Breaking

Agoro Irrigation Water Killing our Crops -Farmers

Farmers say they started noticing the drop in crop yields and loss of soil fertility in 2013, but since land in the sub county is still vast, farmers have been countering the problem by abandoning the fields ruined by the irrigation water for virgin ones.
26 Jan 2021 11:49

Audio 6



Farmers using Agoro Irrigation Scheme in Lamwo district to water their crops claim that water from the scheme could be having substances that negatively affect crop yield and soil fertility.

Agoro Irrigation Scheme which serves more than 900 farmers, was rehabilitated between 2012- 2013 at a cost of Shs 27 million by the ministry of water and environment, to boost agricultural productivity in the area. 

 

However, some of the farmers told URN that they have been noticing some negative changes in their crops and crops fields, after using water from the irrigation scheme. 

  

Denis Ocan, a user of the irrigation scheme, says the problem has been existing since the scheme was rehabilitated.  According to Ocan, whenever he watered his garden using irrigation, even healthy crops started wilting and the ground became excessively hard, with white patches as if the water was mixed with liquified salt. 

The result, he said would be very low yields and loss of soil fertility.  He believes that the irrigation water is causing them the problems, because it is first stored in a reservoir, and brought for use after week, when it has developed a foul smell and turned greenish.

Luo byte //Cue in: “Kit ma an…” 

Cue out: …nongo okwoko.”//

Translation: “According to my own observation, this water for irrigation has a problem. First, if you spray it in the garden, the crops start changing and withering, even when they were healthy. Secondly, after irrigation the garden becomes very hard and the surface becomes white like liquid salt was poured in it. Also, the garden loses fertility after sometime. This water comes from Agoro hills and when it is collected, it is kept in the water reservoir for about a week before farmers start using it. And by that time, it would have become smelly and turned greenish.”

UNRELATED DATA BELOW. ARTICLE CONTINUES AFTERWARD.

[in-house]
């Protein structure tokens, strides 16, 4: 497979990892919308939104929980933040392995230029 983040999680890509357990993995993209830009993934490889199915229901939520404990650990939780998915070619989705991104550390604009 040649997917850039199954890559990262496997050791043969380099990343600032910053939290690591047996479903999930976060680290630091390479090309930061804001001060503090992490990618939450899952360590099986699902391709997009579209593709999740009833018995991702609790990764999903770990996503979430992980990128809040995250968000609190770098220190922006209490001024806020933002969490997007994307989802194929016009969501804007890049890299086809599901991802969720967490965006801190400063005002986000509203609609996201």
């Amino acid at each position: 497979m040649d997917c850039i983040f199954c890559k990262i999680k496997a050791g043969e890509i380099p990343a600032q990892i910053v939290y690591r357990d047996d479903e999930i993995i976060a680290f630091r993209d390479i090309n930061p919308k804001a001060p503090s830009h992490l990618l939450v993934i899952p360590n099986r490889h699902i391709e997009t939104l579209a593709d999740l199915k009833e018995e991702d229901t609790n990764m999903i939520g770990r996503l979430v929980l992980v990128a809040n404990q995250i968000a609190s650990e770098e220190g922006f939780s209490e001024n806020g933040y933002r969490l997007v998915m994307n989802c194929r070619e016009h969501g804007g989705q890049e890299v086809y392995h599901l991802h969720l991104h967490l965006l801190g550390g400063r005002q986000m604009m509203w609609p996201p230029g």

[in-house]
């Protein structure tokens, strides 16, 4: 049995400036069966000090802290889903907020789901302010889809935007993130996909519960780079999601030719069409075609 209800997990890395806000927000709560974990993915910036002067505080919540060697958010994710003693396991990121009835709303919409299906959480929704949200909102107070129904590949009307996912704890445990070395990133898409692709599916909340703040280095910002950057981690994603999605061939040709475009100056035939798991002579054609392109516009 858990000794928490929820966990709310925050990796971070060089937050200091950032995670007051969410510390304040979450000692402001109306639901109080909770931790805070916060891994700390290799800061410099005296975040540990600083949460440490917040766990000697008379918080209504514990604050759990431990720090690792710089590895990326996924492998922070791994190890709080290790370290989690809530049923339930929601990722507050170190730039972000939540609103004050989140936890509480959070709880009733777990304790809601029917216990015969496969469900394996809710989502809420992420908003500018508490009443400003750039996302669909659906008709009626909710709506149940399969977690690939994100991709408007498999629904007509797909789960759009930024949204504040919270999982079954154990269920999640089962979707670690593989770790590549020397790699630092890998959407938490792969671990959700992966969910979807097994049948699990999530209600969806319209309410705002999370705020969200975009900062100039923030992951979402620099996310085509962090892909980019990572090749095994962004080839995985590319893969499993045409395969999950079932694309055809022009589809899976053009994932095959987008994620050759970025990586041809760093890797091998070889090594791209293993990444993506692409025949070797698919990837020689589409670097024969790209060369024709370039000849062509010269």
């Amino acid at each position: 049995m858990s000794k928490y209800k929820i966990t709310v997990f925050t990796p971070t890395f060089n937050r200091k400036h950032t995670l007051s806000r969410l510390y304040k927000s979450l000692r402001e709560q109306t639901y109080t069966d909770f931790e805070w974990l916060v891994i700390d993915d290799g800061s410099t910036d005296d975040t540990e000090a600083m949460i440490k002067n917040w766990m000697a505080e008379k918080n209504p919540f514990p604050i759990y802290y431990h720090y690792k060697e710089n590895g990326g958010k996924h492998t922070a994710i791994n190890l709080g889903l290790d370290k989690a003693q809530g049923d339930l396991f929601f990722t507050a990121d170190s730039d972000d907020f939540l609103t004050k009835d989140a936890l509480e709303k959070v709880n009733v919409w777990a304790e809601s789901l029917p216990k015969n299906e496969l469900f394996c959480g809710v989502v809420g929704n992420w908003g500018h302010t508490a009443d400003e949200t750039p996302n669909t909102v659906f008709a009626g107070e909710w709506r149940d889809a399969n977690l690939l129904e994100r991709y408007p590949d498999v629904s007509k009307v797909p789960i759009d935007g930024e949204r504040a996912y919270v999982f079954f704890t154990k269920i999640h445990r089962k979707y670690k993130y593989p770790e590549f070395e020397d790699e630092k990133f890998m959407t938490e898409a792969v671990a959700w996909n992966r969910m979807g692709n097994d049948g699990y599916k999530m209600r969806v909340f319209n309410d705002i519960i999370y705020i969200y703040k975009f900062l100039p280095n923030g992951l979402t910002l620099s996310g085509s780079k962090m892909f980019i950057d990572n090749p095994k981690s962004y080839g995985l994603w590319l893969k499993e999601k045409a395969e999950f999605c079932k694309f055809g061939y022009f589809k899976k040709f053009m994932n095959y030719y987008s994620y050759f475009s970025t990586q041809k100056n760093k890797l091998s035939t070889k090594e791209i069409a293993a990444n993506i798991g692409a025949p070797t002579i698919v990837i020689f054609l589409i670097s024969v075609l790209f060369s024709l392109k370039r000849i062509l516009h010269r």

He said he started noticing the drop in his crop yield and loss of soil fertility since 2013, but since land in the sub county is still vast, farmers have been countering the problem by abandoning the crop fields that have lost fertility, for virgin ones. 

  

Luo byte  

//Cue in: “Kitiyo kwede wacon…”

// Cue out: Jami ne cek maber.”//  

Translation: 

“This water for irrigation has been used for long. But, since we still have vast farm land here, farmers have abandoned several plots that have lost fertility. But if we start using water from the stream direct to the field like before, our crops will have good yields.”

  

Francis Todwong, another user of the irrigation scheme reveals that majority of the farmers have abandoned the plots near the irrigation scheme and started farming around wetlands. 

  

//Cue in: “Pol dano okobo…” 

Cue out: …I dog kulu.”// 

  

Ocaya Allan, another farmer using the irrigation water says he started noticing a drop in his crop yields after the irrigation scheme was rehabilitated. 

He says before rehabilitation, the water was clean but now, the water is milky. 

 

//Cue in: “Before rehabilitation…” 

Cue out: …from the wier.”//  

Corina Aloyo, another farmer who uses the irrigation scheme, explains that the water causes yellowing and stunting of their vegetables. She says last season she planted 3 acres of egg plants, cabbages and beans but they all died. 

 

//Cue in: “Pii ni ka…” 

Cue out: …weng otoo.”//

 

But Brenda Acao, the communications officer for northern region in the ministry of water and environment, says as far as she knows, there is no problem with the water from the irrigation scheme, and they have not been alerted of any problem.

She however says the ministry will send a team of experts to do an assessment to understand the concerns of the users.    

//Cue in: “As far as we know…”

Cue out: …to reach there.”//

Ends